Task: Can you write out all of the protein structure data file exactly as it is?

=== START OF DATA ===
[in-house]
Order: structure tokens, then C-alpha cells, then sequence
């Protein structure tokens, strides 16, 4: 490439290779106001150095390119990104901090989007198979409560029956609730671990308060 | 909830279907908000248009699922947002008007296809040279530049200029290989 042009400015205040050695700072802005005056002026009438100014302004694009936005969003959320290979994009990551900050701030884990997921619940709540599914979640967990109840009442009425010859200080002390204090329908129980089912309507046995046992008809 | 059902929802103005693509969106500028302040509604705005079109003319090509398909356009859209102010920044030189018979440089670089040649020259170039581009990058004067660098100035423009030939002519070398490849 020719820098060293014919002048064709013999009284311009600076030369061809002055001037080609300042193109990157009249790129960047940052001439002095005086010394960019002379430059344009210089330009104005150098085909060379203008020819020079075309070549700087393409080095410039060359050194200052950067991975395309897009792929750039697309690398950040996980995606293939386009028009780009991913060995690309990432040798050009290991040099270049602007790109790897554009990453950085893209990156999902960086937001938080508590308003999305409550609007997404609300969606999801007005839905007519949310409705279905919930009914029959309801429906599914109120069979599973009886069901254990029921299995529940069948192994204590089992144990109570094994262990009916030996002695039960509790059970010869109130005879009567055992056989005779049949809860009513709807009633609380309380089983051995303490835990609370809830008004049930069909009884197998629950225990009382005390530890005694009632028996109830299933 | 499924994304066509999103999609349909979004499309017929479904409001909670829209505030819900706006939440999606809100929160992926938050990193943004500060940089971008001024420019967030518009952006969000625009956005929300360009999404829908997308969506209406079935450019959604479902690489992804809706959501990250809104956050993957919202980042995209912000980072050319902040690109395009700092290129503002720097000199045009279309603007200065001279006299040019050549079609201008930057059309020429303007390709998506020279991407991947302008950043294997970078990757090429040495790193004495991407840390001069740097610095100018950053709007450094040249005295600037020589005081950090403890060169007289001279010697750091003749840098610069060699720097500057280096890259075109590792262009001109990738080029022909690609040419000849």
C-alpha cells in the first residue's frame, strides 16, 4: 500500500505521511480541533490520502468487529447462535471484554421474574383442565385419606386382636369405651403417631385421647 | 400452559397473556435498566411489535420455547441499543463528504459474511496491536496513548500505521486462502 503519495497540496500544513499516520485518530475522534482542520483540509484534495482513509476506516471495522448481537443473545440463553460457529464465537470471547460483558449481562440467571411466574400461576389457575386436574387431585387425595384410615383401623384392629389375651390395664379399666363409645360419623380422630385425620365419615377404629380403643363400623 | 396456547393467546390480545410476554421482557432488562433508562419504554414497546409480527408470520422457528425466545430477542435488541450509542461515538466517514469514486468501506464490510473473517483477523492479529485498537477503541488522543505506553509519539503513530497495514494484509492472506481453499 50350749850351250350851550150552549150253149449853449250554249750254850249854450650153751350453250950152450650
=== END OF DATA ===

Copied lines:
[in-house]
Order: structure tokens, then C-alpha cells, then sequence
């Protein structure tokens, strides 16, 4: 490439290779106001150095390119990104901090989007198979409560029956609730671990308060 | 909830279907908000248009699922947002008007296809040279530049200029290989 042009400015205040050695700072802005005056002026009438100014302004694009936005969003959320290979994009990551900050701030884990997921619940709540599914979640967990109840009442009425010859200080002390204090329908129980089912309507046995046992008809 | 059902929802103005693509969106500028302040509604705005079109003319090509398909356009859209102010920044030189018979440089670089040649020259170039581009990058004067660098100035423009030939002519070398490849 020719820098060293014919002048064709013999009284311009600076030369061809002055001037080609300042193109990157009249790129960047940052001439002095005086010394960019002379430059344009210089330009104005150098085909060379203008020819020079075309070549700087393409080095410039060359050194200052950067991975395309897009792929750039697309690398950040996980995606293939386009028009780009991913060995690309990432040798050009290991040099270049602007790109790897554009990453950085893209990156999902960086937001938080508590308003999305409550609007997404609300969606999801007005839905007519949310409705279905919930009914029959309801429906599914109120069979599973009886069901254990029921299995529940069948192994204590089992144990109570094994262990009916030996002695039960509790059970010869109130005879009567055992056989005779049949809860009513709807009633609380309380089983051995303490835990609370809830008004049930069909009884197998629950225990009382005390530890005694009632028996109830299933 | 499924994304066509999103999609349909979004499309017929479904409001909670829209505030819900706006939440999606809100929160992926938050990193943004500060940089971008001024420019967030518009952006969000625009956005929300360009999404829908997308969506209406079935450019959604479902690489992804809706959501990250809104956050993957919202980042995209912000980072050319902040690109395009700092290129503002720097000199045009279309603007200065001279006299040019050549079609201008930057059309020429303007390709998506020279991407991947302008950043294997970078990757090429040495790193004495991407840390001069740097610095100018950053709007450094040249005295600037020589005081950090403890060169007289001279010697750091003749840098610069060699720097500057280096890259075109590792262009001109990738080029022909690609040419000849």
C-alpha cells in the first residue's frame, strides 16, 4: 500500500505521511480541533490520502468487529447462535471484554421474574383442565385419606386382636369405651403417631385421647 | 400452559397473556435498566411489535420455547441499543463528504459474511496491536496513548500505521486462502 503519495497540496500544513499516520485518530475522534482542520483540509484534495482513509476506516471495522448481537443473545440463553460457529464465537470471547460483558449481562440467571411466574400461576389457575386436574387431585387425595384410615383401623384392629389375651390395664379399666363409645360419623380422630385425620365419615377404629380403643363400623 | 396456547393467546390480545410476554421482557432488562433508562419504554414497546409480527408470520422457528425466545430477542435488541450509542461515538466517514469514486468501506464490510473473517483477523492479529485498537477503541488522543505506553509519539503513530497495514494484509492472506481453499 50350749850351250350851550150552549150253149449853449250554249750254850249854450650153751350453250950152450650